On January 20, Senate Finance Committee Chair Max Baucus and Ranking Member Chuck Grassley introduced the “Equal Access to Tax Planning Act of 2011.” The legislation is designed to prevent individuals from getting patents on tax strategies. According to the bill's backers, if patents were allowed for tax strategies, some taxpayers could face fees simply for complying with the Internal Revenue Code and patent holders could earn windfalls and gain an unfair competitive advantage.
Baucus commented that “patenting common tax strategies undermines the fairness of our tax system. Taxpayers shouldn't have to pay royalties to others just to file their tax returns and comply with the tax code.” Grassley added that “it's unfair for taxpayers to have to pay for these methods. Also, tax patents undermine a tax system based on voluntary compliance.”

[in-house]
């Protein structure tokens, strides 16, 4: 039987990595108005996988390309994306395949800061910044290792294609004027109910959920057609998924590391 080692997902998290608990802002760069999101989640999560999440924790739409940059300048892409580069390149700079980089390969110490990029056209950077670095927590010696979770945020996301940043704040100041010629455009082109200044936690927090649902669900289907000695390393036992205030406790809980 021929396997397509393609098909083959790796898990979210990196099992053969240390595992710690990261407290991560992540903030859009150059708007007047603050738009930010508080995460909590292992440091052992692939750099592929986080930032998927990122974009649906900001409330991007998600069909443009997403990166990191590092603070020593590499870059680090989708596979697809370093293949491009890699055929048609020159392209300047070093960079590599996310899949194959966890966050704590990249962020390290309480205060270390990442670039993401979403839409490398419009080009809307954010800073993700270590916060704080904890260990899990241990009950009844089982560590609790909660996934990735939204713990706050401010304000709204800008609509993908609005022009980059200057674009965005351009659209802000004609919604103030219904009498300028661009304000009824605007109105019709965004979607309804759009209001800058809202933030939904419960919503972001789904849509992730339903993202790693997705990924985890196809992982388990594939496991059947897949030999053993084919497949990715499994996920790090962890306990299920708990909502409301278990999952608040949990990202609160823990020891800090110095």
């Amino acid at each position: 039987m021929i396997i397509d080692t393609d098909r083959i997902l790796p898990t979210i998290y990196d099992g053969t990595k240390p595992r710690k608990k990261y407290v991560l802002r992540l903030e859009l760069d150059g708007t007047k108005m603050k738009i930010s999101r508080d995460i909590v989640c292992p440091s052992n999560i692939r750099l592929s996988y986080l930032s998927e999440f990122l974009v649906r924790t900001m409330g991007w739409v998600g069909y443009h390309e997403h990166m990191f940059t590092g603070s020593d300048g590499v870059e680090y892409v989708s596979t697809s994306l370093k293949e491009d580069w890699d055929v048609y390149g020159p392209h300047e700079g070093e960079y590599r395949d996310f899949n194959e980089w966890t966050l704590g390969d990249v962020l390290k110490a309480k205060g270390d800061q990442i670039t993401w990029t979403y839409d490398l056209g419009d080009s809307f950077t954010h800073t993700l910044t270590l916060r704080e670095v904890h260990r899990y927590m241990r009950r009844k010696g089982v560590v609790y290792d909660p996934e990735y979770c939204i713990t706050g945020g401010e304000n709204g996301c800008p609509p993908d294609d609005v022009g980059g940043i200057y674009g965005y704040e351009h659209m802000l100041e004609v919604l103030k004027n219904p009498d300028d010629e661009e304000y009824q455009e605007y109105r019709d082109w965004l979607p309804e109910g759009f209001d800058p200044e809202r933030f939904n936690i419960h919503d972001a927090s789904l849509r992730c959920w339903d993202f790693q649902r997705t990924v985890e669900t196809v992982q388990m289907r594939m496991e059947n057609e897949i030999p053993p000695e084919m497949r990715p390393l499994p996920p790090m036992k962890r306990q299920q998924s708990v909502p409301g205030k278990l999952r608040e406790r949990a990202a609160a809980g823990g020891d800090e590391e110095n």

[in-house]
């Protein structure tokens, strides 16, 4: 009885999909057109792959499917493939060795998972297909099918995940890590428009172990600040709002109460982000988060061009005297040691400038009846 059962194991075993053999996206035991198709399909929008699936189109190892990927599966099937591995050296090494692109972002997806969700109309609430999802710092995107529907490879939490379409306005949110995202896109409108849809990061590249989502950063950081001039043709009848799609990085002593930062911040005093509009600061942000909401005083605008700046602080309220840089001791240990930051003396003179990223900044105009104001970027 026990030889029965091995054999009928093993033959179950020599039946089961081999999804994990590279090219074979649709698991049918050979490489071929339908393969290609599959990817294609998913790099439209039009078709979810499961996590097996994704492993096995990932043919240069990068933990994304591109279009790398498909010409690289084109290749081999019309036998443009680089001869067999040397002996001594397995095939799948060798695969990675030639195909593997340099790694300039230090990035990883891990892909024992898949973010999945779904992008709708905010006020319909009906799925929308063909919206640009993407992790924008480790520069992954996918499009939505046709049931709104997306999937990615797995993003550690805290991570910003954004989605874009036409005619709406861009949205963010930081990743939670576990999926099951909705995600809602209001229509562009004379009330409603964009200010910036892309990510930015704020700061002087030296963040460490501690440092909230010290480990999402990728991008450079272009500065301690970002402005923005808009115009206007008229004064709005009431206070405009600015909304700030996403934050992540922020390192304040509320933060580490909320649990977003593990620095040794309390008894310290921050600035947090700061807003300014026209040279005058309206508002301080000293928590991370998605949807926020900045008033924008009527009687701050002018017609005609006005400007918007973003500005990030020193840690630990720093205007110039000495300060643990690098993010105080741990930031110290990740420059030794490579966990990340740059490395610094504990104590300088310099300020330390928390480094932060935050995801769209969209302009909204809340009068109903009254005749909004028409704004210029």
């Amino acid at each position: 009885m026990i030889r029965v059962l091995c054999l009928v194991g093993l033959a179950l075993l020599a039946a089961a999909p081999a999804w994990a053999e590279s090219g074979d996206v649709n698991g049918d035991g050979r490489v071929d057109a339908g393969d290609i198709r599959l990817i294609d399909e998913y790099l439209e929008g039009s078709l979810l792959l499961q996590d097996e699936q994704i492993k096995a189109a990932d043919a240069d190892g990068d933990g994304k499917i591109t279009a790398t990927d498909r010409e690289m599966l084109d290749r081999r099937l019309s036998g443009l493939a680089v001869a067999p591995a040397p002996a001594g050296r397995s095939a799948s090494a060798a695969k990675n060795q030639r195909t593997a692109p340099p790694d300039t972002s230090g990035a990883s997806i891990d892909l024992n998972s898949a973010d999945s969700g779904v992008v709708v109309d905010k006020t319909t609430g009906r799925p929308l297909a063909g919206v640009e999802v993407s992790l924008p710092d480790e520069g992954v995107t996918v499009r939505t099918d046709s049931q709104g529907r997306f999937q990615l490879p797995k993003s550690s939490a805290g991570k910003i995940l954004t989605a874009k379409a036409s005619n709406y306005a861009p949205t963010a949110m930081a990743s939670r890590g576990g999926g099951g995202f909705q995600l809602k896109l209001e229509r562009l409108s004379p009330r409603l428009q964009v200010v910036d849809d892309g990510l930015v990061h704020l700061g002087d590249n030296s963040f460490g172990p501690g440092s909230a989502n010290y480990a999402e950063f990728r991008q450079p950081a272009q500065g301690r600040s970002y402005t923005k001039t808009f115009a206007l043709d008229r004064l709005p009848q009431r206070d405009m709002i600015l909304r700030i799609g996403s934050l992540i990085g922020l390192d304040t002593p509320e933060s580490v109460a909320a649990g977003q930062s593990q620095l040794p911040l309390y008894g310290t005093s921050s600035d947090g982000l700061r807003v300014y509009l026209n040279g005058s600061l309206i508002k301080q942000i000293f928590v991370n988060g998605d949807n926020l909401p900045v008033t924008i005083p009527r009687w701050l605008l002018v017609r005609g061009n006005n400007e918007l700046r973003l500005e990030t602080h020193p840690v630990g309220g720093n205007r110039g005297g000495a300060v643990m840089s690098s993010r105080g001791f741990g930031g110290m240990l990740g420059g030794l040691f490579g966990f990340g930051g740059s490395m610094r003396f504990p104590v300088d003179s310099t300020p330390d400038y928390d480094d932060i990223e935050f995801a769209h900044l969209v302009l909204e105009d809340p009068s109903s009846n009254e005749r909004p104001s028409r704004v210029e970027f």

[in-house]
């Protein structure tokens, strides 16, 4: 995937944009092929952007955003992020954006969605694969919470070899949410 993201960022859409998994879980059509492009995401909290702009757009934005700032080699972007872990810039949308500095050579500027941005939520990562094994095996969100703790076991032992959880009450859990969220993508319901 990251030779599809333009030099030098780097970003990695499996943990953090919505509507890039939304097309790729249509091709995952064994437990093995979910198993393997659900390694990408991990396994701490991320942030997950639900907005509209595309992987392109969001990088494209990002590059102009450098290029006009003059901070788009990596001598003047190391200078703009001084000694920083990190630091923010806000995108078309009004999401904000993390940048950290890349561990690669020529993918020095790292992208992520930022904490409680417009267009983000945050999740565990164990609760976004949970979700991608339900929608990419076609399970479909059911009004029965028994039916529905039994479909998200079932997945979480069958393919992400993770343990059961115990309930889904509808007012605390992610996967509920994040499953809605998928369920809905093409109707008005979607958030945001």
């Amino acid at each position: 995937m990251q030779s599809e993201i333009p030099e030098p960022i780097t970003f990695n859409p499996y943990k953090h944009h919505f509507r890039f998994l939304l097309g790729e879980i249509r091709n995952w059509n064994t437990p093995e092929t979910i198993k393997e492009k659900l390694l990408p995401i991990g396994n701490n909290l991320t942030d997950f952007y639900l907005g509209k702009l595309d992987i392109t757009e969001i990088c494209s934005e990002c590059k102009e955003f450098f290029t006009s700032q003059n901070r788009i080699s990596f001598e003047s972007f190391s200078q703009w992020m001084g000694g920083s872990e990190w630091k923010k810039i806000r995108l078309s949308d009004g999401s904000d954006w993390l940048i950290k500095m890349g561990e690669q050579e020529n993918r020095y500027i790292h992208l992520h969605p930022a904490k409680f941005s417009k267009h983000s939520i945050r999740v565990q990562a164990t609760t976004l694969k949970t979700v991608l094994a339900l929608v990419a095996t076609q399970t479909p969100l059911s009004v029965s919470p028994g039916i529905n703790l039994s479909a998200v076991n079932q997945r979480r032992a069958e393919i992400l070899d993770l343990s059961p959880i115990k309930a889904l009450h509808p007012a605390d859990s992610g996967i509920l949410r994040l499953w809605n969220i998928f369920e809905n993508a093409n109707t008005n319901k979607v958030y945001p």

The bill provides that for purposes of evaluating an invention, any strategy for reducing, avoiding, or deferring tax liability, whether known or unknown at the time of the invention or application for patent, would be deemed insufficient to differentiate a claimed invention from the prior art. The rule would be effective on the date of enactment and apply to any patent application pending and any patent issued on or after that date.